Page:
Since I've been maintaining the Connecticut Children's Literature Calendar, I've been noticing an odd little quirk regarding the web presence of some of our local self-published authors. While it is common for self-published authors to have websites and blogs as sophisticated as anything you'll see in the world of traditional publishing, as well as Facebook pages, Google+ accounts, and Twitter feeds, it's also not unusual to see some self-published authors who have done nothing at all to market themselves on the Internet. I'll see authors making appearances at bookstores and when I try to find some information on them to link to within the CCLC, there is nothing. If I make a big effort (and I shouldn't have to--really, I shouldn't), I may find a small article in a local paper about Joe/Josephine Blow having published a book. And that's it. But sometimes I don't even find that.
What's going on here? you may ask. I certainly did.
In some cases, we may be talking about very inexperienced writers who are living the write-it-and-they-will-come fantasy. They may not realize that writers need to do something more than publish a book in order to find readers.
In other cases, we may be talking hobbyists, people who just want the experience of seeing their names on a book. Though why those folks are then making an appearance at a bookstore is a mystery.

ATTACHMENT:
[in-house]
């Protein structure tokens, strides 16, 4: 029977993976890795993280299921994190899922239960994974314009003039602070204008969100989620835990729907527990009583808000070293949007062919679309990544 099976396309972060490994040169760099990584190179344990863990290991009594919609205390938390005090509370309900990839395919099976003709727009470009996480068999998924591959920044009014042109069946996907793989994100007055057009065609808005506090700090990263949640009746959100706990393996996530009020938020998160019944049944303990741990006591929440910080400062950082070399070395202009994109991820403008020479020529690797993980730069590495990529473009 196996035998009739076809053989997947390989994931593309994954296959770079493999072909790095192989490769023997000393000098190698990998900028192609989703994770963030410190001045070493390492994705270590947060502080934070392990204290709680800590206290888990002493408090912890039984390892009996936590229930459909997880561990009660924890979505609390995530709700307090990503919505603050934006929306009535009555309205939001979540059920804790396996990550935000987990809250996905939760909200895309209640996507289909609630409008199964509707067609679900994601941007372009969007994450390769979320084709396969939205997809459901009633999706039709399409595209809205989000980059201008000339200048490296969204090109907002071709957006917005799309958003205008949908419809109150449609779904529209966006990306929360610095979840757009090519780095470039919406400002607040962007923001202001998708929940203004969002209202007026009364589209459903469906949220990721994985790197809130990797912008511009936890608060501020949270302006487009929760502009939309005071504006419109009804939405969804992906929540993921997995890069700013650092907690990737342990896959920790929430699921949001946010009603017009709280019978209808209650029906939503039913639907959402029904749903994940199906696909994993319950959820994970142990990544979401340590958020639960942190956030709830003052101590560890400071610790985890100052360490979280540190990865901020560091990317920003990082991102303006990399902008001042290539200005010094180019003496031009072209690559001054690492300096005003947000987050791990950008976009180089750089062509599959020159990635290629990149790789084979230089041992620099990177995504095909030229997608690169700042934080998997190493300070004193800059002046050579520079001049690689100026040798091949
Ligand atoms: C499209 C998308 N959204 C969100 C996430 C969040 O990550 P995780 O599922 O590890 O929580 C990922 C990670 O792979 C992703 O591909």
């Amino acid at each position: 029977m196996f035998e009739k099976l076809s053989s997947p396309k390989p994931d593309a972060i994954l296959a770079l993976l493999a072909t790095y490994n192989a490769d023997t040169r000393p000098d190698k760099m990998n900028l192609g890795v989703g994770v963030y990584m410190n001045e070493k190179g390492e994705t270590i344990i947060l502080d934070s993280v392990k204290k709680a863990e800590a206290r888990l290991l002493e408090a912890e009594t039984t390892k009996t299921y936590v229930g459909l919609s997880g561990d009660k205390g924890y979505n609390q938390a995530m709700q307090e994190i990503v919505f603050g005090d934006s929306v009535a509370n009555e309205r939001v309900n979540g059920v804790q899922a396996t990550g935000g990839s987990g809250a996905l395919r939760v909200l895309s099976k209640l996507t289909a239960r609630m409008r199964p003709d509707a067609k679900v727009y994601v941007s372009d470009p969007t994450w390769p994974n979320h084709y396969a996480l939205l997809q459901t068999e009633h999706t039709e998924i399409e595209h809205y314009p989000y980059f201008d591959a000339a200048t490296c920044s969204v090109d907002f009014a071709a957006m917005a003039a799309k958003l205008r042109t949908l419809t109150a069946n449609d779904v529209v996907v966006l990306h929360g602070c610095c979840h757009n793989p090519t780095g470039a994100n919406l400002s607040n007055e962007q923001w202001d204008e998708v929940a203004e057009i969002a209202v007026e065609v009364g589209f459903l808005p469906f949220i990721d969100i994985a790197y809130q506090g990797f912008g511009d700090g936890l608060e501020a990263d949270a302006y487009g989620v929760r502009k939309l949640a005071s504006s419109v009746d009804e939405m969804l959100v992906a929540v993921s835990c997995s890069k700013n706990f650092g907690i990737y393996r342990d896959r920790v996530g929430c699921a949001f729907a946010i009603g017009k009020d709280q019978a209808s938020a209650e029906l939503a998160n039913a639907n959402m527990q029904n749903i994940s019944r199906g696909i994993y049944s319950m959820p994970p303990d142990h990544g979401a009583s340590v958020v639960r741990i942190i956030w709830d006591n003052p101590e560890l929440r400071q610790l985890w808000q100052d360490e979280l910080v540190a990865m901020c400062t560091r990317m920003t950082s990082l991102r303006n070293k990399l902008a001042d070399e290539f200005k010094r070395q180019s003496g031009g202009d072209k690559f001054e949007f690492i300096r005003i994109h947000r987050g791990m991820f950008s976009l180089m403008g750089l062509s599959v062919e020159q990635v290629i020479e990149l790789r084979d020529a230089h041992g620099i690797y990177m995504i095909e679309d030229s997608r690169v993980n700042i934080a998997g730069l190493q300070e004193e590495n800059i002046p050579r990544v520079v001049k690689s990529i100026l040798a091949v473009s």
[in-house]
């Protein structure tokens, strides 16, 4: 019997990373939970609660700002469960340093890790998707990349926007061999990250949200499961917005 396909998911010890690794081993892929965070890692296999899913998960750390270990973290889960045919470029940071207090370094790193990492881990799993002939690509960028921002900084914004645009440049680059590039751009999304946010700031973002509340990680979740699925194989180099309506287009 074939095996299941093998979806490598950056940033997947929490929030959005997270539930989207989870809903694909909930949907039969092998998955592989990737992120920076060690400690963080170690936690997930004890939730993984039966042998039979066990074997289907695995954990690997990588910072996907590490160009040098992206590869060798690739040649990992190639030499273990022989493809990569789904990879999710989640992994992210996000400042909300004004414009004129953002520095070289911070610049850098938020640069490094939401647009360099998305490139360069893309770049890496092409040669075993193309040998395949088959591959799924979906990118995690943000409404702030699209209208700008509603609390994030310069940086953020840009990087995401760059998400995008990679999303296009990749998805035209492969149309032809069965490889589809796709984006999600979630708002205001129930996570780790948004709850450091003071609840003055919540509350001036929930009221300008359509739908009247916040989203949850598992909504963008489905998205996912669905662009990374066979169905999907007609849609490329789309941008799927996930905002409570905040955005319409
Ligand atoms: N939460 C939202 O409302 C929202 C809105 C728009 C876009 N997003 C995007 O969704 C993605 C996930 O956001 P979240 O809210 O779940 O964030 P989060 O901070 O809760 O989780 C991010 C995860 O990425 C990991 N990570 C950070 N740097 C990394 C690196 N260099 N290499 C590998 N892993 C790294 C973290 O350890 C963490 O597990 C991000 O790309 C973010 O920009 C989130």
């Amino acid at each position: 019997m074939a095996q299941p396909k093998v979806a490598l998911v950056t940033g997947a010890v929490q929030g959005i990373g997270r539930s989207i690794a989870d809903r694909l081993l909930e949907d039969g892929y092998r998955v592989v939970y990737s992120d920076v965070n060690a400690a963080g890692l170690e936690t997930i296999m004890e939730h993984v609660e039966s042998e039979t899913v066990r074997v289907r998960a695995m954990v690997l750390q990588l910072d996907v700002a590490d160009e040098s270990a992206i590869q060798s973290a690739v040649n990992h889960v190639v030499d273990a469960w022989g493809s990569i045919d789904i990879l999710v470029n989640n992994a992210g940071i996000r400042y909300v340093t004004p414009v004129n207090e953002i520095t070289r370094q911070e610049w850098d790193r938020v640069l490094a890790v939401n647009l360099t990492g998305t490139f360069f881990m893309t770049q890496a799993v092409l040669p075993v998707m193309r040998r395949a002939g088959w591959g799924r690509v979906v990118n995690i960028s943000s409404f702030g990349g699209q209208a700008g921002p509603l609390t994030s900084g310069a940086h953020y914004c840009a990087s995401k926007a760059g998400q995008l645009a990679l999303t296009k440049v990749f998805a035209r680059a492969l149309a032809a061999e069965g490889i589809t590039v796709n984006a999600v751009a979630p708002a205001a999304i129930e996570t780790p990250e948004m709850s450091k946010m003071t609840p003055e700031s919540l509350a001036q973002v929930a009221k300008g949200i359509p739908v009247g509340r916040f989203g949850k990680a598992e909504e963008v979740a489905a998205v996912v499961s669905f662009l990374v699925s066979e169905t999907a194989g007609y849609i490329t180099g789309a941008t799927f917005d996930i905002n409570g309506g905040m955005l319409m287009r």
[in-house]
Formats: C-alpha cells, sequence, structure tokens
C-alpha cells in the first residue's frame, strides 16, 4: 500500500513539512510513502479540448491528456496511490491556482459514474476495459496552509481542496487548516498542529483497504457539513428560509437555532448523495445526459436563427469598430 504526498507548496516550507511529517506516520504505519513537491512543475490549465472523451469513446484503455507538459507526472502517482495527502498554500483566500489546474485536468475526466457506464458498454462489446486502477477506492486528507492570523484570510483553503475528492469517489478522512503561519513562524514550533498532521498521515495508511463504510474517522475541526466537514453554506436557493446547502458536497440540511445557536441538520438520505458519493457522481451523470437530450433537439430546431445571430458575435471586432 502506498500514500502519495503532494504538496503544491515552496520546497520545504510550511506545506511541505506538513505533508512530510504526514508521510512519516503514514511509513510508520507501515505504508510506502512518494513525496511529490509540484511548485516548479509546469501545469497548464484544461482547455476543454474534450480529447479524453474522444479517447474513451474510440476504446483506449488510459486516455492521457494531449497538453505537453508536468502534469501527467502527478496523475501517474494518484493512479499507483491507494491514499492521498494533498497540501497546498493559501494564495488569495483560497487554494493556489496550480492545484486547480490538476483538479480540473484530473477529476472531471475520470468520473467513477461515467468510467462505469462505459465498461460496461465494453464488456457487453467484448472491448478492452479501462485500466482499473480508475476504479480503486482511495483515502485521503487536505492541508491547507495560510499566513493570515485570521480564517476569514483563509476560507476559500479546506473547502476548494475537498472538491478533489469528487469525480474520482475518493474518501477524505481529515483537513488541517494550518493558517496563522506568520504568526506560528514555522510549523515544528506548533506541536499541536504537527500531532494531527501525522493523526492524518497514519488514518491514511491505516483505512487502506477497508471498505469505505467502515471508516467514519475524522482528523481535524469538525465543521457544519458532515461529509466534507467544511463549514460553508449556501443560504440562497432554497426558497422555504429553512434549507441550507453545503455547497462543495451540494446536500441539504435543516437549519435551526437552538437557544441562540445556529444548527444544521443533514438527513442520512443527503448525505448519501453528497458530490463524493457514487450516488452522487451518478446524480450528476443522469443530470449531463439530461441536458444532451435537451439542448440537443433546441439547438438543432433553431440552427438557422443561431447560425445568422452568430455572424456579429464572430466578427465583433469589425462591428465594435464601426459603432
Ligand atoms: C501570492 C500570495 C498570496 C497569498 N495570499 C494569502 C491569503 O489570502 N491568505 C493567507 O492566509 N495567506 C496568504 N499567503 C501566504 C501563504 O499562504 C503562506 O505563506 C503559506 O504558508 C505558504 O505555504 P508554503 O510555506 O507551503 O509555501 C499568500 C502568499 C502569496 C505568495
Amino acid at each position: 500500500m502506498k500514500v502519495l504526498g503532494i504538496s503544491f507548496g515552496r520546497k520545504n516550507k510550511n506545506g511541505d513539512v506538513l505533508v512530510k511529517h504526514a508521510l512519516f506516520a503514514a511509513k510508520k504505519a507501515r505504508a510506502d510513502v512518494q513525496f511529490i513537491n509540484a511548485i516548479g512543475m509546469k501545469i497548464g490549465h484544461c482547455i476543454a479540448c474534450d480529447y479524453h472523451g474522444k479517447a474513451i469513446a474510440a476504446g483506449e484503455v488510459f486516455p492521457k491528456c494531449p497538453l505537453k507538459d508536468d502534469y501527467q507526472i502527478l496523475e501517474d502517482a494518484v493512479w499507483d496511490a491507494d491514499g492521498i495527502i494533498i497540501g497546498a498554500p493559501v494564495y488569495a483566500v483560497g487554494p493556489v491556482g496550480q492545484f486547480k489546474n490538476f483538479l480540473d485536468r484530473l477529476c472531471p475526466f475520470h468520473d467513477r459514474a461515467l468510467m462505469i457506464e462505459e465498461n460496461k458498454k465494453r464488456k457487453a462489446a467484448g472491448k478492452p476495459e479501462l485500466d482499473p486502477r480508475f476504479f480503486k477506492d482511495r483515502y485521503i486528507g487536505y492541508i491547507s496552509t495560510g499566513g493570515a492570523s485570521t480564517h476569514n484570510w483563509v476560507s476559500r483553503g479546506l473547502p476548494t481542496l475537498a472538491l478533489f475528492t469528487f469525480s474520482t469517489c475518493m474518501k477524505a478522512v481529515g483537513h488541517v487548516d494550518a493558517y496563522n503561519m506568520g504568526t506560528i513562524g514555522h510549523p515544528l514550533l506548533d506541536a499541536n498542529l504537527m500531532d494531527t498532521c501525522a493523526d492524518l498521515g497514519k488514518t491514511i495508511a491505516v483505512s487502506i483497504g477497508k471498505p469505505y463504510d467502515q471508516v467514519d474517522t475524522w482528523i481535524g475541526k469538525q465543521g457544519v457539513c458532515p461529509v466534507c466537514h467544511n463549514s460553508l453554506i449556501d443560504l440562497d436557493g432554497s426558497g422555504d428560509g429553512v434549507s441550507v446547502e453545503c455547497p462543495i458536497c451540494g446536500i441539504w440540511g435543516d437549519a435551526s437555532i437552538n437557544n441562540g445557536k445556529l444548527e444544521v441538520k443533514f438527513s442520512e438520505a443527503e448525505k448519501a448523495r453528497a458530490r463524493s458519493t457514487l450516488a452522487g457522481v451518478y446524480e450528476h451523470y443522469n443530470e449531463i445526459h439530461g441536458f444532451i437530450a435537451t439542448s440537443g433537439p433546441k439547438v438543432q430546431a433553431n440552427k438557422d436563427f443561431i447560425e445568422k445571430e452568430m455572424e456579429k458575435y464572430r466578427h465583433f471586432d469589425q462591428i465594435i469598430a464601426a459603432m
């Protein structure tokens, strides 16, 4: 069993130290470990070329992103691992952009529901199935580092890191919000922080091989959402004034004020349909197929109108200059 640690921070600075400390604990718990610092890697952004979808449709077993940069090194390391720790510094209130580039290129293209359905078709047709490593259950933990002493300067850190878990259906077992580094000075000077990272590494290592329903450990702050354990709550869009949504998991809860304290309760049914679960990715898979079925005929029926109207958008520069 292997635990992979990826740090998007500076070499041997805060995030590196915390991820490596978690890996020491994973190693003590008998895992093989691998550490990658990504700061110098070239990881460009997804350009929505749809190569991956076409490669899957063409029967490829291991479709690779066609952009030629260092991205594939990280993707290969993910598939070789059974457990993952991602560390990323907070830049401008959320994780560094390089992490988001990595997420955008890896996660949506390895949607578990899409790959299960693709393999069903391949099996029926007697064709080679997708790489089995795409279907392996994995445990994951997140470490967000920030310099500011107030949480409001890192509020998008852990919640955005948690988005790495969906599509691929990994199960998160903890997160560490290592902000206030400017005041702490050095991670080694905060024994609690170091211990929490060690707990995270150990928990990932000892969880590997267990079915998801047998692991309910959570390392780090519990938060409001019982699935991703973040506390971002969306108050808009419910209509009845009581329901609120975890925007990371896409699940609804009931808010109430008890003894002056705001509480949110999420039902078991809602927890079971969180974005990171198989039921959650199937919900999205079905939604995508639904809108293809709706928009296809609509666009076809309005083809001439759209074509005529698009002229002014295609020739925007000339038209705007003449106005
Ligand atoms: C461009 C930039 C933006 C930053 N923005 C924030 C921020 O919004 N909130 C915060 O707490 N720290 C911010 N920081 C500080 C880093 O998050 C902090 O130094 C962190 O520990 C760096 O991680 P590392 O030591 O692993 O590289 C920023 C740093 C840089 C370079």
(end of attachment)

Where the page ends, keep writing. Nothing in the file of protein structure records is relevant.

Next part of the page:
In either case, if they sat down and tried to come up with a plan to make it difficult for readers to find them, they couldn't do better than what they're doing, which is nothing.
I, of course, am interested in children's and YA writers for my children's literature calendar. I have occasionally come across writers who have chosen ambiguous titles and covers for their children's books. Unless the bookstore clearly labels these authors' events for children, and sometimes they don't, potential visitors/buyers can't even tell what age group the book is for and, thus, whether or not they're interested. If, on top of that, these authors have no web presence, there is no way to determine what their work is or who it is for.
Now, yes, traditionally published authors may not market themselves professionally, either. But the situations I have stumbled upon have all involved writers of the self-published persuasion.
I've had to put in some extra time and effort tracking down these people this past year. For the sake of my own work, I've recently made a couple of decisions: 1. If I can't find an obvious children's author's website immediately, I will list the event with no link for the author. 2. If I can't determine from the bookstore's marketing that an author has written a children's book, I can no longer justify taking the time to hunt down that information. That author's event just won't be listed.
Not only do these authors miss opportunities to connect with readers because they haven't put in the work to market themselves on the Internet, they also miss opportunities for professional networking. It isn't necessary to do every single form of Internet marketing, but it's hard to understand why someone wouldn't do at least one thing.